Endurance exercise is the most commonly recommended form of activity for health and wellness. Every time you see an exercise recommendation denominated in minutes, you are seeing a recommendation for long slow distance exercise -- LSD, or “cardio” -- running, bicycling, rowing, etc.
Depending on who you listen to, 20 minutes per day, 3 hours (120 minutes) per week, and other varied segments of time are the typical prescriptions for fitness/health/wellness in both the fitness and health care industries. Getting stronger, however, is always of secondary importance.
Here are a few things to consider before you boot up and pound the pavement:
1) Muscles grow stronger by growing larger. Running is not a test of strength, so running does not build or maintain muscle mass. In fact, running/cycling/playing on the elliptical machine directly competes for the muscle resources that maintain their size and strength.
2) Despite the fact that a huge amount of data demonstrates that the heart gets sufficient stimulation in the performance of correctly-designed strength training, and that diet is a far more important factor in the prevention of heart disease than exercise, the belief that loads of cardio is the key to longevity is now the dogma.
3) Excessive amounts of endurance activity can, and almost always does produce adverse physical effects. High-volume, low-intensity work involves the processing of huge amounts of oxygen, which produces lots of metabolic by-products that must be removed from the system – this is what “anti-oxidants” are for. If you're running 45 miles a week, it's hard to take enough Vitamin C.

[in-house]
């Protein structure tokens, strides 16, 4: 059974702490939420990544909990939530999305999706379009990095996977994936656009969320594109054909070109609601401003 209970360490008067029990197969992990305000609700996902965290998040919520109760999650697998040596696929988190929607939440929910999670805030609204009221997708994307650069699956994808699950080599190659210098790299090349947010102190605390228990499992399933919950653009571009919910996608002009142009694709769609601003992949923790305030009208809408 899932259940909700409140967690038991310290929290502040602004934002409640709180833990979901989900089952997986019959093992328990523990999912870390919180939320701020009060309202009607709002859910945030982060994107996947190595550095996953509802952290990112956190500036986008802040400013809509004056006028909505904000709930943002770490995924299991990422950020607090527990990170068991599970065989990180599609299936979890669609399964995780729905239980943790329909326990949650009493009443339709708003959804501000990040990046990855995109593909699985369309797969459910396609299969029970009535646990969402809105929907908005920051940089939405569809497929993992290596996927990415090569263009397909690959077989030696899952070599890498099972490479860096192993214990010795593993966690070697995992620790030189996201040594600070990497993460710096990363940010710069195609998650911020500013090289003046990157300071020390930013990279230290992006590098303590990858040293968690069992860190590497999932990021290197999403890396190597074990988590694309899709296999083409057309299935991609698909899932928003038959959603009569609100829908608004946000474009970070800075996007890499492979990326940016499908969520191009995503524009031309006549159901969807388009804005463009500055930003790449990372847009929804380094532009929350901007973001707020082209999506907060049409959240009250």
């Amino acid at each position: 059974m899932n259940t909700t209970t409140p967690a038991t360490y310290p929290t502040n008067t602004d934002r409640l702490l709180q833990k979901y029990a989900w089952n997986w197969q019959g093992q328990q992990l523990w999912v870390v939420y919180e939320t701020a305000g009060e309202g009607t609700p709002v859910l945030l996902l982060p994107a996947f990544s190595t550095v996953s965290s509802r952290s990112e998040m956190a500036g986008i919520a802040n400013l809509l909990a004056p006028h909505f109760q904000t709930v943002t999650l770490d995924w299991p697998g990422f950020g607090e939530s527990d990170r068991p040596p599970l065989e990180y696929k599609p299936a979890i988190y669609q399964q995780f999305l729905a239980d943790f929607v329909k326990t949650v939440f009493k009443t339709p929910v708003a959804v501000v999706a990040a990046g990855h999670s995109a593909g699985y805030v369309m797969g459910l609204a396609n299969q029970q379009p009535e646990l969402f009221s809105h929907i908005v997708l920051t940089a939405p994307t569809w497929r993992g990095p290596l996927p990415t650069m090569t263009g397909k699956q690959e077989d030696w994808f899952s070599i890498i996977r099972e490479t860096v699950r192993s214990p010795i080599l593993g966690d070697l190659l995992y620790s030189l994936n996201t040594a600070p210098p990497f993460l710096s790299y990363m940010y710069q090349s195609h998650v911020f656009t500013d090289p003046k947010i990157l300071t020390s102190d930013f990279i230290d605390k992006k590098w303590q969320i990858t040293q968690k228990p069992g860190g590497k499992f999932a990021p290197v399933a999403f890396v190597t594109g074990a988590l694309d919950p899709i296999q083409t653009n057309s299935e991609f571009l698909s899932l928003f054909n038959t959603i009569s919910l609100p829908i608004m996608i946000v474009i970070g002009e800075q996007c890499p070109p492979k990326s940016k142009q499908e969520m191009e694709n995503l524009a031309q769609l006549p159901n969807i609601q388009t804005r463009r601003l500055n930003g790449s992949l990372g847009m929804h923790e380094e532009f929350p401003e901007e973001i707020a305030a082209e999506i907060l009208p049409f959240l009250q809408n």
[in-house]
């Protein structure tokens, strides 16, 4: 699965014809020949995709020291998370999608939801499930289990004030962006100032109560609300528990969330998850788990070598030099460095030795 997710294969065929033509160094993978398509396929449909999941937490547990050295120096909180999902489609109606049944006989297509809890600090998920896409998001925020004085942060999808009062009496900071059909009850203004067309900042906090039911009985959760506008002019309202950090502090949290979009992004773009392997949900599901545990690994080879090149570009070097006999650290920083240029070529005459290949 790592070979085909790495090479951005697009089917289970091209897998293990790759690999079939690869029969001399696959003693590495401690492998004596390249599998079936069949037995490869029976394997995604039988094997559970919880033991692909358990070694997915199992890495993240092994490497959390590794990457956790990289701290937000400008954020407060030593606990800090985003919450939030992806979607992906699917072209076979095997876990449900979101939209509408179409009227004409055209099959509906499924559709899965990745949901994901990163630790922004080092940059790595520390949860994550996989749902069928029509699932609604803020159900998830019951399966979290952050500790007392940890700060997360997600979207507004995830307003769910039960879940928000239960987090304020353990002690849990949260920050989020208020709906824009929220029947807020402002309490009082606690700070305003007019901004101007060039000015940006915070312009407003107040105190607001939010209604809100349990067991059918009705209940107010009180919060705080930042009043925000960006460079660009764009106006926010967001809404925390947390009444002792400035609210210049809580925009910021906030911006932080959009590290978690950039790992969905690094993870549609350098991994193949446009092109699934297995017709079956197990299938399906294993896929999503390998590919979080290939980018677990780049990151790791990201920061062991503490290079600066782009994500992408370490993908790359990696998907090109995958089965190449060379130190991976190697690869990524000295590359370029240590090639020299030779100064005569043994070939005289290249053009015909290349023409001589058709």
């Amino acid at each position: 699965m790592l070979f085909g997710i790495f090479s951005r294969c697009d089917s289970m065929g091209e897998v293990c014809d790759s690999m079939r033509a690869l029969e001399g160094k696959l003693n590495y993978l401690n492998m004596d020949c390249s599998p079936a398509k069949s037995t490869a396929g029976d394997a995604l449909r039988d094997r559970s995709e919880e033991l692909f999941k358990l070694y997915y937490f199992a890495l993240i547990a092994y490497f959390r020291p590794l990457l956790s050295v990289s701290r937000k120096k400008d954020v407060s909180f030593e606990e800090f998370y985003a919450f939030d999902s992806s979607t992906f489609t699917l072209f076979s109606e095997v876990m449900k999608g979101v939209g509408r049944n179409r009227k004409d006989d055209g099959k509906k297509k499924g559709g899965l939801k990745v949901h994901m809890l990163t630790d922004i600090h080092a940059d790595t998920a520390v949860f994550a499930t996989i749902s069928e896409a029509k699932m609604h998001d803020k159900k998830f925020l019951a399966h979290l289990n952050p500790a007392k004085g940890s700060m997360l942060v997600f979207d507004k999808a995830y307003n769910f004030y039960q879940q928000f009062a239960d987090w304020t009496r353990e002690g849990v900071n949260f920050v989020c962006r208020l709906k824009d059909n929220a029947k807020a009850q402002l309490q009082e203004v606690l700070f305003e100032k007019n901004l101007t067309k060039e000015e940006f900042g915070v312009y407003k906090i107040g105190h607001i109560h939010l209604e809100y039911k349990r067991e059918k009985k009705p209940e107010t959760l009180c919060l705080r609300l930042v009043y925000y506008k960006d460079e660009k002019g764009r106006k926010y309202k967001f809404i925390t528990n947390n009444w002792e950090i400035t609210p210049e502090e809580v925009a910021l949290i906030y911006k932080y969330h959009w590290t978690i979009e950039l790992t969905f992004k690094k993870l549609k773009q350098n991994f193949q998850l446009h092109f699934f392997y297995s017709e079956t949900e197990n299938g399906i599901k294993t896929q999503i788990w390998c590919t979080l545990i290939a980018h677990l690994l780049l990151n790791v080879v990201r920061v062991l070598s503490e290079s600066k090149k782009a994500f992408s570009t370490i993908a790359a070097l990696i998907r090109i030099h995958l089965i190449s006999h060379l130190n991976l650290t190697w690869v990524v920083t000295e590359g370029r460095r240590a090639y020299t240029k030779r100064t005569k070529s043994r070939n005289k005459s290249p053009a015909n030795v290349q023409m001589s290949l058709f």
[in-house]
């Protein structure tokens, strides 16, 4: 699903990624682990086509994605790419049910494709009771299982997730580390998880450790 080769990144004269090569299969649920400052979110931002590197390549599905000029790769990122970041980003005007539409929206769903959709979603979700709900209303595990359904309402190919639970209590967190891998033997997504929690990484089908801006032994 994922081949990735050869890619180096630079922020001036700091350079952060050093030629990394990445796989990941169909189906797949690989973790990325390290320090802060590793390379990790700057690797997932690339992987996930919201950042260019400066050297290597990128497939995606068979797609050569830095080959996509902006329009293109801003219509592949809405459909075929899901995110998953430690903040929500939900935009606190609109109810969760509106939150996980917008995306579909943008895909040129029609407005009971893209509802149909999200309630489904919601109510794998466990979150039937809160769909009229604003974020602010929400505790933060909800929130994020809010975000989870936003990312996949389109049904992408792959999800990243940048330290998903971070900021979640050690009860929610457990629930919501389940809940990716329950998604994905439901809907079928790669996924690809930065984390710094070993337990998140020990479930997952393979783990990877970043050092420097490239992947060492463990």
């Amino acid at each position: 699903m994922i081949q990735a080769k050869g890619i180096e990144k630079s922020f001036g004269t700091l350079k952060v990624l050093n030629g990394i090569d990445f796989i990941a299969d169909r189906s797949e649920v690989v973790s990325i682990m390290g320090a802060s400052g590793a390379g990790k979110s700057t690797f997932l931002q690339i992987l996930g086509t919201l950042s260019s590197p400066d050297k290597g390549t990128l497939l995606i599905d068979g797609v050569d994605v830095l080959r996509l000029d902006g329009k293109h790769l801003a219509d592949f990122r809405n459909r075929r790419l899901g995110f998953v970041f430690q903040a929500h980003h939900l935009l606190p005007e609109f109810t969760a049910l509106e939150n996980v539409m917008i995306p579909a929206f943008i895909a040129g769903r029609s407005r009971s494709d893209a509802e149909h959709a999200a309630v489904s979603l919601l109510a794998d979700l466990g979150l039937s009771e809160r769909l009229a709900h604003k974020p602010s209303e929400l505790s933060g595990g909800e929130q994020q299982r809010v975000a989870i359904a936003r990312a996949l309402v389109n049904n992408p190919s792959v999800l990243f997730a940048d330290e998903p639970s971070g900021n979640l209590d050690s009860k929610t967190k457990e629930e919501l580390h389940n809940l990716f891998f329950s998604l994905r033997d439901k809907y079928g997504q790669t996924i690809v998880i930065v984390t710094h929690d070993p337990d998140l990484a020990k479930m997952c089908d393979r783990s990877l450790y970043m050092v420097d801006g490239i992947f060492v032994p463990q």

4) The cumulative effects of high-volume low-intensity work are catabolic, i.e. they produce a metabolic environment that is destructive of lean muscle mass. It's not merely that running does not produce more muscle size and strength; running at high mileages actively destroys muscle mass.
5) Repetitive motion injuries like tendonitis are quite common in people who engage in high-volume endurance activity. As you tire, your repetitive stride mechanics deteriorate, often to the extent that a joint or several joints are being used improperly, i.e. in a way that is anatomically incorrect. The result is the typical overuse injury suffered by endurance athletes.
Strength extends the limits of your abilities in all the areas we commonly associate with a high quality of life. Your physical ability profoundly affects your confidence, your usefulness, and your willingness to participate in the process of life, and strength training as the basis of your fitness program accomplishes this far better than long slow distance cardio.
Matt Bishop is a personal trainer and owns Barbella’s gym for women, located at 456 Morphy Ave. in Fairhope. He can be reached at 422-7175.